Part of the section "Jones" from The Alphabet by Ron Silliman appearing in Writing 25.

— who knows what a fact is, solid ground ... versus, say, drip grind in the rain forest ... versus, say, verses.
I'm not sure if the ellipses mark out pieces left behind in the selection or if they are part of the piece — I/we would have to check against the published version of The Alphabet. It is so often the case that periodical publication is later revised for the book form...

In any case, complete or incomplete, it is the play on "versus" and "verses" that drew me to this passage. What kept my attention was the assonance and the repetition of sound (like the rain). "gr" [ground/grind], short vowel "i" [solid/drip], terminal "nd" [ground/grind]. And taken word by word, there emerges from a slow reading an image of the brewing of a fine cup of coffee and the verses float above it all like steam. In case you may think that the invocation of a cuppa java is a stretch consider that "Jones" is dedicated as an "Homage to Bromige" — David Bromige begins "Are You Coming or Going Through That?" with what could be interpreted as instructions for Silliman's piece:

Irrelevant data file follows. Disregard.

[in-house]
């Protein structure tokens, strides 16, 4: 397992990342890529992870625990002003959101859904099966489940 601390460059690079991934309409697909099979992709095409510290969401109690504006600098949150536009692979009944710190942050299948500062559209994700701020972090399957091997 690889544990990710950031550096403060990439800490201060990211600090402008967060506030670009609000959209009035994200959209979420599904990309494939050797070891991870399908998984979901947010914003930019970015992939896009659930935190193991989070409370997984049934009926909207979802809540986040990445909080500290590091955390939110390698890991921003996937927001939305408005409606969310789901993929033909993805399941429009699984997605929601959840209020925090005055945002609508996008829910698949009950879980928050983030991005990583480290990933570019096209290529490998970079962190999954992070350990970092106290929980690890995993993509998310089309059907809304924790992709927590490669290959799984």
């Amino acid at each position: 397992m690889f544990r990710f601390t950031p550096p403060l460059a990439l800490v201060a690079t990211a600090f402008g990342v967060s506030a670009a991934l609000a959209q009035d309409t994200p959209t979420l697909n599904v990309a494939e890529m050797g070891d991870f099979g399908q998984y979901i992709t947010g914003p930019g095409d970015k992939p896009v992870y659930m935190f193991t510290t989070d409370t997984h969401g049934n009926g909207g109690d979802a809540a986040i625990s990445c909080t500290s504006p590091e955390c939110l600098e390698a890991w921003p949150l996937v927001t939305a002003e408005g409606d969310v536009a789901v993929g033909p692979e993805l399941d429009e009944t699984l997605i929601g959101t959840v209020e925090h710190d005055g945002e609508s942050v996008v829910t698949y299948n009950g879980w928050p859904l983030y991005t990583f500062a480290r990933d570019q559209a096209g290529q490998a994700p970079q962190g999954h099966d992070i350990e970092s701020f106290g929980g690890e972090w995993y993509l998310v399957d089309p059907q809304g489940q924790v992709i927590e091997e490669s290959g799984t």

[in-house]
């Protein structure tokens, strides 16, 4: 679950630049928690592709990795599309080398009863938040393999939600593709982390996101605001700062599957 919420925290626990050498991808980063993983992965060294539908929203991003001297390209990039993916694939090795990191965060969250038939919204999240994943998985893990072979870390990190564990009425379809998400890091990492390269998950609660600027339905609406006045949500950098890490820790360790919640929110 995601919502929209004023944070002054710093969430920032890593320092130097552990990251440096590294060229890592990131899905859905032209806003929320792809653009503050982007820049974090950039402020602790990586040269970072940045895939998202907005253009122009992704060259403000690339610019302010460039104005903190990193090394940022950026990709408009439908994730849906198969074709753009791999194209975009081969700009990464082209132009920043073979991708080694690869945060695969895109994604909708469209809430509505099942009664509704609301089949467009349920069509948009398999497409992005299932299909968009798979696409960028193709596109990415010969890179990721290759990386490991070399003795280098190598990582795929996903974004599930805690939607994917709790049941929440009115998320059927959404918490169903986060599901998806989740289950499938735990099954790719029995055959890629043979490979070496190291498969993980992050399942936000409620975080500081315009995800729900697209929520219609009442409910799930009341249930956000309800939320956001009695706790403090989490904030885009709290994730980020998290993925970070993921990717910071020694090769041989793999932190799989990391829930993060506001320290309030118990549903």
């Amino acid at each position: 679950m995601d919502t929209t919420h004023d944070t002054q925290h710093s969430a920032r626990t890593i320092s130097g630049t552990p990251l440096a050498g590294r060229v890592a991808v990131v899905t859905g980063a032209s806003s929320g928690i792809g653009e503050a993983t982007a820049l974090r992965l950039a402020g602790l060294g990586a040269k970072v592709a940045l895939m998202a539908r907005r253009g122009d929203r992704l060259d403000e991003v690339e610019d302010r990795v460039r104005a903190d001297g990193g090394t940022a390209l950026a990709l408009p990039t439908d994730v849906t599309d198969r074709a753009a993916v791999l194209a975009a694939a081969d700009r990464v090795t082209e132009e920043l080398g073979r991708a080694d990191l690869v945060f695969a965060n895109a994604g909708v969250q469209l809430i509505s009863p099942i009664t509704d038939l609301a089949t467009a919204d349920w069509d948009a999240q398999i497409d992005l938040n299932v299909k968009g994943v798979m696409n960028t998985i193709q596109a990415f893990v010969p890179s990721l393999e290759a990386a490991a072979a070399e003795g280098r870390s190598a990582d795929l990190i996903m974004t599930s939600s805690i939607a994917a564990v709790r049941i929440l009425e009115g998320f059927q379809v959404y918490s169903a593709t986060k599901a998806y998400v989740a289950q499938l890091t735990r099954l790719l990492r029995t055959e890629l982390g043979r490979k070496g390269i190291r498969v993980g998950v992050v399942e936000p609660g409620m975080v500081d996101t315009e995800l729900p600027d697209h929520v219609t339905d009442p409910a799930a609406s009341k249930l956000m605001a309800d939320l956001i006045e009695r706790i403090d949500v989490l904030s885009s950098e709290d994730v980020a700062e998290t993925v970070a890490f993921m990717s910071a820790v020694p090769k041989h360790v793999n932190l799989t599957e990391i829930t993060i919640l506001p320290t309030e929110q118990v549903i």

In order to recognize it name it before you know it.

Having begun, stop before you can begin, or lose what you began.
And this as much as it is instruction is also description. It is what we do when we turn. When we compose verses. And whether Bromige's lines appear before or after Silliman's matters little — they are joined by the transversal of language... and its possibilities.

And so for day 1006